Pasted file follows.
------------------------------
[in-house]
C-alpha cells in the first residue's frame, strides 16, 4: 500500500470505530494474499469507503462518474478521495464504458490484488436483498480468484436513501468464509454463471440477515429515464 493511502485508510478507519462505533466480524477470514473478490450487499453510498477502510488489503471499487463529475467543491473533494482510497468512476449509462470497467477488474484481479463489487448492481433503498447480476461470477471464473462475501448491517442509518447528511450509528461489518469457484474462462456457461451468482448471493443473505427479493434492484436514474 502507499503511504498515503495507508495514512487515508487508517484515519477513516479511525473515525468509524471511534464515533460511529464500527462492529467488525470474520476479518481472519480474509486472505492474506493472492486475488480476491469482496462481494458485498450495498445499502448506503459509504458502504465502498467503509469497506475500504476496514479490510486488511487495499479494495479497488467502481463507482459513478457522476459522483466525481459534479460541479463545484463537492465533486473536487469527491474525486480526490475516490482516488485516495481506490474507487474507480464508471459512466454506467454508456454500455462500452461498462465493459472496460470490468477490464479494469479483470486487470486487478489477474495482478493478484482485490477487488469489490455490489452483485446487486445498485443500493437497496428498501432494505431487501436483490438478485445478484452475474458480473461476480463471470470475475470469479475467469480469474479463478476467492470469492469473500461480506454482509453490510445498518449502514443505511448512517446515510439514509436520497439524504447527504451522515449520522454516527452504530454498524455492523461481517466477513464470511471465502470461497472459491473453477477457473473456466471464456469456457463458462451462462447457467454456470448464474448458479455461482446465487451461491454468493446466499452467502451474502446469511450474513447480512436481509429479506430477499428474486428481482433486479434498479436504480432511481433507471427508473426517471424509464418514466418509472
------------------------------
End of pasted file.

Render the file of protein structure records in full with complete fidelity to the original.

[in-house]
C-alpha cells in the first residue's frame, strides 16, 4: 500500500470505530494474499469507503462518474478521495464504458490484488436483498480468484436513501468464509454463471440477515429515464 493511502485508510478507519462505533466480524477470514473478490450487499453510498477502510488489503471499487463529475467543491473533494482510497468512476449509462470497467477488474484481479463489487448492481433503498447480476461470477471464473462475501448491517442509518447528511450509528461489518469457484474462462456457461451468482448471493443473505427479493434492484436514474 502507499503511504498515503495507508495514512487515508487508517484515519477513516479511525473515525468509524471511534464515533460511529464500527462492529467488525470474520476479518481472519480474509486472505492474506493472492486475488480476491469482496462481494458485498450495498445499502448506503459509504458502504465502498467503509469497506475500504476496514479490510486488511487495499479494495479497488467502481463507482459513478457522476459522483466525481459534479460541479463545484463537492465533486473536487469527491474525486480526490475516490482516488485516495481506490474507487474507480464508471459512466454506467454508456454500455462500452461498462465493459472496460470490468477490464479494469479483470486487470486487478489477474495482478493478484482485490477487488469489490455490489452483485446487486445498485443500493437497496428498501432494505431487501436483490438478485445478484452475474458480473461476480463471470470475475470469479475467469480469474479463478476467492470469492469473500461480506454482509453490510445498518449502514443505511448512517446515510439514509436520497439524504447527504451522515449520522454516527452504530454498524455492523461481517466477513464470511471465502470461497472459491473453477477457473473456466471464456469456457463458462451462462447457467454456470448464474448458479455461482446465487451461491454468493446466499452467502451474502446469511450474513447480512436481509429479506430477499428474486428481482433486479434498479436504480432511481433507471427508473426517471424509464418514466418509472